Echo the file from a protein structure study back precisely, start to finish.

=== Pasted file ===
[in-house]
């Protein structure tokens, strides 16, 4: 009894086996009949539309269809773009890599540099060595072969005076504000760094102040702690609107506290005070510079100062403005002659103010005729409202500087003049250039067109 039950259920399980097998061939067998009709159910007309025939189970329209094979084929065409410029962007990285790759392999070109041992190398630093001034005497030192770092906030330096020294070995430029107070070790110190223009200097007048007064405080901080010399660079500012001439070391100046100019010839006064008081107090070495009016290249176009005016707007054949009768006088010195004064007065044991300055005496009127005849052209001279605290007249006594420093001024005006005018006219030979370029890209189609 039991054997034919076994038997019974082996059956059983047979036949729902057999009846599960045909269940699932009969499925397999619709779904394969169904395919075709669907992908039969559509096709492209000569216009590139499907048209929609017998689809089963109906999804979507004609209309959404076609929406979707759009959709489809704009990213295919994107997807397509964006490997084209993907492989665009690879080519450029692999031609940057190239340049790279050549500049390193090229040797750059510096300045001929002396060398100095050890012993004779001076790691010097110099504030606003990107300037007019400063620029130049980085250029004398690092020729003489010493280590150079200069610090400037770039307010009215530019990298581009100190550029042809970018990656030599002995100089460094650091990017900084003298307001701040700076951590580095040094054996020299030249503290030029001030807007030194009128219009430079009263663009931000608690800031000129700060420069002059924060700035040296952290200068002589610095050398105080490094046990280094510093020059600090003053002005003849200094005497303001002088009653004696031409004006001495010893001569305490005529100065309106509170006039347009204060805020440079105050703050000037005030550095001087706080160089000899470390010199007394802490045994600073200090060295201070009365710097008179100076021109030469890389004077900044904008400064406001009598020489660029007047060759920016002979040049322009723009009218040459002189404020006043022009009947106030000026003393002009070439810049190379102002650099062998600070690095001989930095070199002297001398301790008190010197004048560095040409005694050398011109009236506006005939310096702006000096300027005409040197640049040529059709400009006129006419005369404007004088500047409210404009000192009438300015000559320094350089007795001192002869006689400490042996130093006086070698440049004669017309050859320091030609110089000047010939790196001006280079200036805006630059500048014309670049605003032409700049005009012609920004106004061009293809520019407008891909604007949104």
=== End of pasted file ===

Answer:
[in-house]
């Protein structure tokens, strides 16, 4: 009894086996009949539309269809773009890599540099060595072969005076504000760094102040702690609107506290005070510079100062403005002659103010005729409202500087003049250039067109 039950259920399980097998061939067998009709159910007309025939189970329209094979084929065409410029962007990285790759392999070109041992190398630093001034005497030192770092906030330096020294070995430029107070070790110190223009200097007048007064405080901080010399660079500012001439070391100046100019010839006064008081107090070495009016290249176009005016707007054949009768006088010195004064007065044991300055005496009127005849052209001279605290007249006594420093001024005006005018006219030979370029890209189609 039991054997034919076994038997019974082996059956059983047979036949729902057999009846599960045909269940699932009969499925397999619709779904394969169904395919075709669907992908039969559509096709492209000569216009590139499907048209929609017998689809089963109906999804979507004609209309959404076609929406979707759009959709489809704009990213295919994107997807397509964006490997084209993907492989665009690879080519450029692999031609940057190239340049790279050549500049390193090229040797750059510096300045001929002396060398100095050890012993004779001076790691010097110099504030606003990107300037007019400063620029130049980085250029004398690092020729003489010493280590150079200069610090400037770039307010009215530019990298581009100190550029042809970018990656030599002995100089460094650091990017900084003298307001701040700076951590580095040094054996020299030249503290030029001030807007030194009128219009430079009263663009931000608690800031000129700060420069002059924060700035040296952290200068002589610095050398105080490094046990280094510093020059600090003053002005003849200094005497303001002088009653004696031409004006001495010893001569305490005529100065309106509170006039347009204060805020440079105050703050000037005030550095001087706080160089000899470390010199007394802490045994600073200090060295201070009365710097008179100076021109030469890389004077900044904008400064406001009598020489660029007047060759920016002979040049322009723009009218040459002189404020006043022009009947106030000026003393002009070439810049190379102002650099062998600070690095001989930095070199002297001398301790008190010197004048560095040409005694050398011109009236506006005939310096702006000096300027005409040197640049040529059709400009006129006419005369404007004088500047409210404009000192009438300015000559320094350089007795001192002869006689400490042996130093006086070698440049004669017309050859320091030609110089000047010939790196001006280079200036805006630059500048014309670049605003032409700049005009012609920004106004061009293809520019407008891909604007949104």